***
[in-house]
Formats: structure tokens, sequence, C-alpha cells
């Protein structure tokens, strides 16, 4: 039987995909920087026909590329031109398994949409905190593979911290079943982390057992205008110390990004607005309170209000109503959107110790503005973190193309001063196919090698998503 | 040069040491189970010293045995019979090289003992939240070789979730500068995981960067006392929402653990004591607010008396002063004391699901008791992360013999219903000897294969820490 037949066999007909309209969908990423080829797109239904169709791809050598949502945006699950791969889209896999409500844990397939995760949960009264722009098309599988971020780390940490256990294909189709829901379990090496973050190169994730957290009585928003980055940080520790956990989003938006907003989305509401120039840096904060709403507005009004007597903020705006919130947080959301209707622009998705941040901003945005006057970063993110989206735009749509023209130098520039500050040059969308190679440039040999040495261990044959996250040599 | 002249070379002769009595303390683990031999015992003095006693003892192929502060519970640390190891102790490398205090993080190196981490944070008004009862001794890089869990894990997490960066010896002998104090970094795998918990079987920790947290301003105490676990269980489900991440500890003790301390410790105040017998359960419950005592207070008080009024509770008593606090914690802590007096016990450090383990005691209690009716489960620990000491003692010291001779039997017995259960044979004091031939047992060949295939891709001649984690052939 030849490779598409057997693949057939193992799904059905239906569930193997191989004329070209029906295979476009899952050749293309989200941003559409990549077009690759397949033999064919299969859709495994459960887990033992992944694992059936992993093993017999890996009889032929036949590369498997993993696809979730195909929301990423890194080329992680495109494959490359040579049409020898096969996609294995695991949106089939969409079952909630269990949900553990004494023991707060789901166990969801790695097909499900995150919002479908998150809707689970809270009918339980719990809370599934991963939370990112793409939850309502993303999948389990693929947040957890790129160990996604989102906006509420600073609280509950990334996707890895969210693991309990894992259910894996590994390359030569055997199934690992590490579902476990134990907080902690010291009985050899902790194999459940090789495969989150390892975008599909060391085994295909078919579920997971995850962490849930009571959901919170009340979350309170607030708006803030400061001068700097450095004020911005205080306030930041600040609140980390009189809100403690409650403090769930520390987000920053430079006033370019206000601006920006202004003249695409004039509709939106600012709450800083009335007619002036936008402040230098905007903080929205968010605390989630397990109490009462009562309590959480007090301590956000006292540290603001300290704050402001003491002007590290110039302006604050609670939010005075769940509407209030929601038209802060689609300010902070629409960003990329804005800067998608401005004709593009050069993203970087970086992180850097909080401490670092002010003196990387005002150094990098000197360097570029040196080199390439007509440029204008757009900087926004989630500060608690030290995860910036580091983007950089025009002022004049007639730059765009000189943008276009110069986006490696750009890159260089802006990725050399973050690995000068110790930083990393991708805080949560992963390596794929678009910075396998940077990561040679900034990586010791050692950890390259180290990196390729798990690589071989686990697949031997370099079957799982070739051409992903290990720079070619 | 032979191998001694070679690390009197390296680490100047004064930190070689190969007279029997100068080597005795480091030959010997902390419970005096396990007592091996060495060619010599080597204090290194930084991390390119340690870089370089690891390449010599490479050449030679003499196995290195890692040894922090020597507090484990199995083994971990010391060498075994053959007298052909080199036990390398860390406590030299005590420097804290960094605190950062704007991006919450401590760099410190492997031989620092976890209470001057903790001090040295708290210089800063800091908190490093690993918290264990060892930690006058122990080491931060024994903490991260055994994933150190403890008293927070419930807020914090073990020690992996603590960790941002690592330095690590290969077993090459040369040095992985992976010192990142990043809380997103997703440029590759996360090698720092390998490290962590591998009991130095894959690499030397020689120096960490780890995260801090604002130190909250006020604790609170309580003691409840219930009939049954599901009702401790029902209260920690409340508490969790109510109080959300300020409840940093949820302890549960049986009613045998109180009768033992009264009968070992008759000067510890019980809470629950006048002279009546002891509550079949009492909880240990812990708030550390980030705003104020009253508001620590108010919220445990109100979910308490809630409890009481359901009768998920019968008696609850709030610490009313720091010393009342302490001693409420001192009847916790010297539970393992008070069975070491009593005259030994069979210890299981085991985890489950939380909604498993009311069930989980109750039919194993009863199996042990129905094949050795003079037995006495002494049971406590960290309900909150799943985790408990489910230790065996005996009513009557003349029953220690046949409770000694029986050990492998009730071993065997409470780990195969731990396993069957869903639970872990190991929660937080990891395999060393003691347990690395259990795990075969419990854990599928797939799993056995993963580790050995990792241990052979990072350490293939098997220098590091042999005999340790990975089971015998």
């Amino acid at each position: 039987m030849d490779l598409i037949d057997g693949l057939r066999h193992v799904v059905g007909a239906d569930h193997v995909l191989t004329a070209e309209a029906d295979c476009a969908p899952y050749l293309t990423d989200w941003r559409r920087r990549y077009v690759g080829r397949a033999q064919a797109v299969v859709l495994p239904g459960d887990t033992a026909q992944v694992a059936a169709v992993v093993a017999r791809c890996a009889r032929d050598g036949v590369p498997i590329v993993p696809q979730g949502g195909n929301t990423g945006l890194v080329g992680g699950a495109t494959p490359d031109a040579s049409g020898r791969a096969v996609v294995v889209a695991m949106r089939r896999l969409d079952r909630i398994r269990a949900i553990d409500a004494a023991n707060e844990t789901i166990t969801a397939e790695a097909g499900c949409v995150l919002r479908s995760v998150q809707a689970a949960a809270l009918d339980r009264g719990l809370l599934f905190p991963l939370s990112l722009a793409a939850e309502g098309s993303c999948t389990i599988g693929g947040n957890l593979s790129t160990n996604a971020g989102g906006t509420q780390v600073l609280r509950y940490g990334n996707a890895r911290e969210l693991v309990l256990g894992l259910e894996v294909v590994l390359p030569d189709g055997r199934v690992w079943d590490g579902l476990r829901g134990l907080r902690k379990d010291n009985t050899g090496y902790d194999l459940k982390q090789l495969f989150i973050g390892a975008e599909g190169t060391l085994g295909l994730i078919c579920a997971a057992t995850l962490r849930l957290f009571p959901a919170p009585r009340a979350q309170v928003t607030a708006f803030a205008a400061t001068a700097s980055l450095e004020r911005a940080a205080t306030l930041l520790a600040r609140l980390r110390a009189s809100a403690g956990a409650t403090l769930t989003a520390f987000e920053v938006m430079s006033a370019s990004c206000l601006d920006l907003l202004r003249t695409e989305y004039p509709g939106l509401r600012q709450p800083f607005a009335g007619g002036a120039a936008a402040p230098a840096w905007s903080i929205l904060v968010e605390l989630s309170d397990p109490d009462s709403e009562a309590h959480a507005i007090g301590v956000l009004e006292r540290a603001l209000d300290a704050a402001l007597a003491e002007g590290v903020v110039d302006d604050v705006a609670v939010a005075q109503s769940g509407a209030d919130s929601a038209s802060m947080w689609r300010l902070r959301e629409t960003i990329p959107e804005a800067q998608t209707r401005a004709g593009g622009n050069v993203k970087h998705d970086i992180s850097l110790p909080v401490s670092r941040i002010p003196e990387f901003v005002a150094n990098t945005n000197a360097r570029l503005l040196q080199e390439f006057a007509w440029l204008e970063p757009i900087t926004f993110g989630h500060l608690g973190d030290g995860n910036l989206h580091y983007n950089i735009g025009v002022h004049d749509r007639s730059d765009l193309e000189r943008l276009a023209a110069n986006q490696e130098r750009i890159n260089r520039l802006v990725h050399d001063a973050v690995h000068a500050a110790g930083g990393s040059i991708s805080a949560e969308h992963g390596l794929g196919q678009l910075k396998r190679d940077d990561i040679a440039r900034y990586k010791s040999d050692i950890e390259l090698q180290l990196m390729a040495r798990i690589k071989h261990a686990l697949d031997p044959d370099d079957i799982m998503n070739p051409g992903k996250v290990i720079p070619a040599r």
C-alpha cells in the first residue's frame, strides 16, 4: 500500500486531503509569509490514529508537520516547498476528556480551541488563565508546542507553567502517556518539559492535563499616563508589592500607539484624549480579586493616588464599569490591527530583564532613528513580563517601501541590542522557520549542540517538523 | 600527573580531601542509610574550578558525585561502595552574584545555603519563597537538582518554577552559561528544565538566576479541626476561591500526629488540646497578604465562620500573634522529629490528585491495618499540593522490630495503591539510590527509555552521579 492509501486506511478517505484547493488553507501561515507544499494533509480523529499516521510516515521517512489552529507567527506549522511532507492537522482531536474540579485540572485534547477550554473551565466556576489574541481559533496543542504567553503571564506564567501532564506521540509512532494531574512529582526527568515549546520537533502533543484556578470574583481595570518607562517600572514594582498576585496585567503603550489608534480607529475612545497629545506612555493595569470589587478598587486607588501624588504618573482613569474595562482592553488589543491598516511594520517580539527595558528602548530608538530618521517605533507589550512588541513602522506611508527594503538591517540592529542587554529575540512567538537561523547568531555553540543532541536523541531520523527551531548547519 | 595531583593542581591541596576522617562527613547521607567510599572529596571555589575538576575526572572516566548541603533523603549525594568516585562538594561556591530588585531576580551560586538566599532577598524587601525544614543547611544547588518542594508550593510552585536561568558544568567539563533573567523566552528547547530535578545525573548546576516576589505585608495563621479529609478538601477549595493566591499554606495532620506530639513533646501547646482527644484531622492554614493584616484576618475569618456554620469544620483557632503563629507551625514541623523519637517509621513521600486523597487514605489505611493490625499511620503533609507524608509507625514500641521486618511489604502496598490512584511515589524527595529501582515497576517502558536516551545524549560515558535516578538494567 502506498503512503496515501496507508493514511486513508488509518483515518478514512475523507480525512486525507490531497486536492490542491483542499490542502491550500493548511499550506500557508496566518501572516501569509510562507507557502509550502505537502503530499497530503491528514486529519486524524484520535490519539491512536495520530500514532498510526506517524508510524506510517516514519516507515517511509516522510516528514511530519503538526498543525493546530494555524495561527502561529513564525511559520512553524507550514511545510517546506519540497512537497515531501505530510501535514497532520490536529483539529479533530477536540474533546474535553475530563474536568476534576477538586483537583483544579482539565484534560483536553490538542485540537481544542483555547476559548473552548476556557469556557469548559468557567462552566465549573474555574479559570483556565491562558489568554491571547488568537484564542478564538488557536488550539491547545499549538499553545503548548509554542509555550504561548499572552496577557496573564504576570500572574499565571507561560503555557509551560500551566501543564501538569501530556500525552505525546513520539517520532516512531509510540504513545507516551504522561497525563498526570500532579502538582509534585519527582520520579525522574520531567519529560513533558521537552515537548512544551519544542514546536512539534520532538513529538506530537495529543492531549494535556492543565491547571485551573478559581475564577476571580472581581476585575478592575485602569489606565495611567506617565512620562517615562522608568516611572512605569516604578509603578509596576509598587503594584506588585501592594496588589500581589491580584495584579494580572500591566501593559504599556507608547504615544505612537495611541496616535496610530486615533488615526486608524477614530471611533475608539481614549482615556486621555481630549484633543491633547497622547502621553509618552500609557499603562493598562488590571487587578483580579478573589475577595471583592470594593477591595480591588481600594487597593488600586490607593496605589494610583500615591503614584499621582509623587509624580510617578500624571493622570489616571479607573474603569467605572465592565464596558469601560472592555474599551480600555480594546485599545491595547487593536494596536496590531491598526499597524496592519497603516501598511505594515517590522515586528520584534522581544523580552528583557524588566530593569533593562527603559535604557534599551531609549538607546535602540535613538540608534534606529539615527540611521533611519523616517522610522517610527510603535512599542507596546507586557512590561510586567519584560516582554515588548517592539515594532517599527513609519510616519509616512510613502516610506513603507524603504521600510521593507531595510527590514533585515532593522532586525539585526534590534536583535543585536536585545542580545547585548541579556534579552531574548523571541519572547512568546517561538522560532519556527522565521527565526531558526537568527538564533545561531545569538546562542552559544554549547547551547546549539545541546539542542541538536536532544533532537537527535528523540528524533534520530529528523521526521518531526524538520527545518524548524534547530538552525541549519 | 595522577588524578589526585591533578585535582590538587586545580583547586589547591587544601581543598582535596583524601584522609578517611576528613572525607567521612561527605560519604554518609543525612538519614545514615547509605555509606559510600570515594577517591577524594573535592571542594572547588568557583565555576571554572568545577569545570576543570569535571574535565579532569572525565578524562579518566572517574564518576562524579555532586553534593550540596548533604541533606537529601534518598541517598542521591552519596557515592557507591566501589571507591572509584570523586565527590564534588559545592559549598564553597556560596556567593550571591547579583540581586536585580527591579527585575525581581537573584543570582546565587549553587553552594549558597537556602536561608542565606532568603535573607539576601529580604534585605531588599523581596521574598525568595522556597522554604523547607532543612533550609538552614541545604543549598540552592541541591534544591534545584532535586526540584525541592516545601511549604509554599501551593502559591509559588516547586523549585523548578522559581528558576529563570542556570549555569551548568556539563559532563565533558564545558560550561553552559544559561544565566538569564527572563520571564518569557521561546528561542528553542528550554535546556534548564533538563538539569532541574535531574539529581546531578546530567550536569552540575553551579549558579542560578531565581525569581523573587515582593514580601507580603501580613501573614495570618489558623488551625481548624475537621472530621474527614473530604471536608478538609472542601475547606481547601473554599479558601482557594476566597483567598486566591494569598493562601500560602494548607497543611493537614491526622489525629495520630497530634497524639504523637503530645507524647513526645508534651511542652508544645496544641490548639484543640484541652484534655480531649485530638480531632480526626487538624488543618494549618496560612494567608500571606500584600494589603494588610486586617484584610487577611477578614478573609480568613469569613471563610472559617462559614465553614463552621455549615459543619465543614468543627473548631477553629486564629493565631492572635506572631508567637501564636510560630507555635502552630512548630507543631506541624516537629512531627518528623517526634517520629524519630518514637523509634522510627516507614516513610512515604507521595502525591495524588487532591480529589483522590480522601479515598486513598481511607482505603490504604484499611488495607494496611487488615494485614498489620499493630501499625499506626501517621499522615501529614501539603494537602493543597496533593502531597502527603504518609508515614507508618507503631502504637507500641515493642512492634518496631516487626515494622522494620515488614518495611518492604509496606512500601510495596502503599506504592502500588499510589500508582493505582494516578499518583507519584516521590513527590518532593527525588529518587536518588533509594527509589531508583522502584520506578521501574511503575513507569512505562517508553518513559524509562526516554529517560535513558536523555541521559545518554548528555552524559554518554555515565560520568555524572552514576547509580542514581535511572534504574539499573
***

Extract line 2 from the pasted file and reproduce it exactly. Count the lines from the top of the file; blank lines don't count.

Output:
Formats: structure tokens, sequence, C-alpha cells